motives behind a positive body image, which has proven to be a focus on the body's function

    rather than appearance. Therefore, the purpose of this study is to find out how young women

    develop a positive body image. This study is qualitative in nature and consists of eight

    interviews conducted among young women aged 20 to 26 years. The theoretical framework

    selected for this essay is Roland Paulsens’ (2010) development of Pierre Bourdieus’

    (1979/2010) theory of Physical capital and Fanny Ambjörnsons’ (2003) theory of Making of

    femininity. The results of this study show that relationships with a boyfriend or family, have

    played a crucial role for the perception of a positive body image.

  • 287.
    Vals, Kaire
    et al.
    University of Tartu, Tartu, Estonia / National Institute for Health Development, Tallinn, Estonia.
    Kiivet, Raul-Allan
    University of Tartu, Tartu, Estonia.
    Leinsalu, Mall
    Södertörn University, School of Social Sciences, Sociology. Södertörn University, School of Social Sciences, SCOHOST (Stockholm Centre on Health of Societies in Transition). National Institute for Health Development, Tallinn, Estonia.
    Alcohol consumption, smoking and overweight as a burden for health care services utilization: a cross-sectional study in Estonia2013In: BMC Public Health, ISSN 1471-2458, E-ISSN 1471-2458, Vol. 13, article id 772Article in journal (Refereed)
    Abstract [en]

    Background: Alcohol consumption, smoking and weight problems are common risk factors for different health problems. We examine how these risk factors are associated with the use of health care services.

    Methods: Data for 6500 individuals in the 25-64 age group came from three cross-sectional postal surveys conducted in 2004, 2006, and 2008 in Estonia. The effect of alcohol consumption, smoking and weight problems on the use of primary and specialist care services, hospitalizations and ambulance calls was analysed separately for men and women by using binary logistic regression.

    Results: Overweight and/or obesity were strongly related to the use of primary care and out-patient specialist services for both genders, and to hospitalizations and ambulance calls for women. Current smoking was related to ambulance calls for both genders, whereas smoking in the past was related to the use of primary care and specialist services among men and to hospitalizations among women. Beer drinking was negatively associated with all types of health care services and similar   association was found between wine drinking and hospitalizations. Wine drinking was positively related to specialist visits. The frequent drinking of strong alcohol led to an increased risk for ambulance calls. Drinking light alcoholic drinks was positively associated with all types of health care services (except ambulance calls) among men and with the use of specialist services among women.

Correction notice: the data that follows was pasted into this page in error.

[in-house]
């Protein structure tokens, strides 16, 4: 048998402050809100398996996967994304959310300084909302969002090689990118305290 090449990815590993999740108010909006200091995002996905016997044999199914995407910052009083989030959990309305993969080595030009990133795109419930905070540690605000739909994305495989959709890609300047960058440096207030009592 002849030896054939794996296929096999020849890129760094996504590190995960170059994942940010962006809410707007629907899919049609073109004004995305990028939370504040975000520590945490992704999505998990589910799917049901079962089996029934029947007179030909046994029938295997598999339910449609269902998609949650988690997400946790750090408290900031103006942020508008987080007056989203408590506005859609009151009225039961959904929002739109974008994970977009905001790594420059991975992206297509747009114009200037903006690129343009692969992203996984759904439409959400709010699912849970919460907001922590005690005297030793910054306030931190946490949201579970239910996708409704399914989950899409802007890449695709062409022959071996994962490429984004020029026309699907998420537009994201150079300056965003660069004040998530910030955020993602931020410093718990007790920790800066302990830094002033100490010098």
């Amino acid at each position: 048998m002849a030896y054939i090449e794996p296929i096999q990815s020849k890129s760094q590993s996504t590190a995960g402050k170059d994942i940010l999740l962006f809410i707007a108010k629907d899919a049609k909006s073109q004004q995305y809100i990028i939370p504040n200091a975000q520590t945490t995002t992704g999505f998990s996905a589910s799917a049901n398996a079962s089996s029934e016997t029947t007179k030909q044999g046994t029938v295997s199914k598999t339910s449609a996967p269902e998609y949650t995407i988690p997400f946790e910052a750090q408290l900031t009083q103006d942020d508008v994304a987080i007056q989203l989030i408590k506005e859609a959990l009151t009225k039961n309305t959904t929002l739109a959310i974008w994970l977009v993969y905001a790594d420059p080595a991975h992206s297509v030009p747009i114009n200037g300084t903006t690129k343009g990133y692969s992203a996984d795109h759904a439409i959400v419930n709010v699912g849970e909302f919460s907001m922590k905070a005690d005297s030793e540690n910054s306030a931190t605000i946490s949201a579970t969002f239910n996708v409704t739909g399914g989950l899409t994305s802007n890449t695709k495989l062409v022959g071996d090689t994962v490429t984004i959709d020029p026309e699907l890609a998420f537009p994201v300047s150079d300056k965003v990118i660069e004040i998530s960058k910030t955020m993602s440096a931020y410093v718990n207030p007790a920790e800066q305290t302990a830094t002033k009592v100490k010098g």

Conclusions: Overweight and smoking had the largest impact on health care utilization in Estonia. Considering the high prevalence of these behavioural risk factors, health policies should prioritize preventive programs that promote healthy lifestyles in order to decrease the disease burden and to reduce health care costs.

  • 288.
    Vandenheede, H.
    et al.
    Vrije Universiteit Brussel, Brussels, Belgium / Erasmus University Rotterdam, Rotterdam, The Netherlands .
    Deboosere, P.
    Vrije Universiteit Brussel, Brussels, Belgium.
    Espelt, A.
    Autonomous University of Barcelona, Barcelona, Spain.
    Bopp, M.
    University of Zurich, Zurich, Switzerland .
    Borrell, C.
    Autonomous University of Barcelona, Barcelona, Spain.
    Costa, G.
    University of Turin, Turin, Italy.
    Eikemo, T. A.
    Norwegian University of Science and Technology, Trondheim, Norway .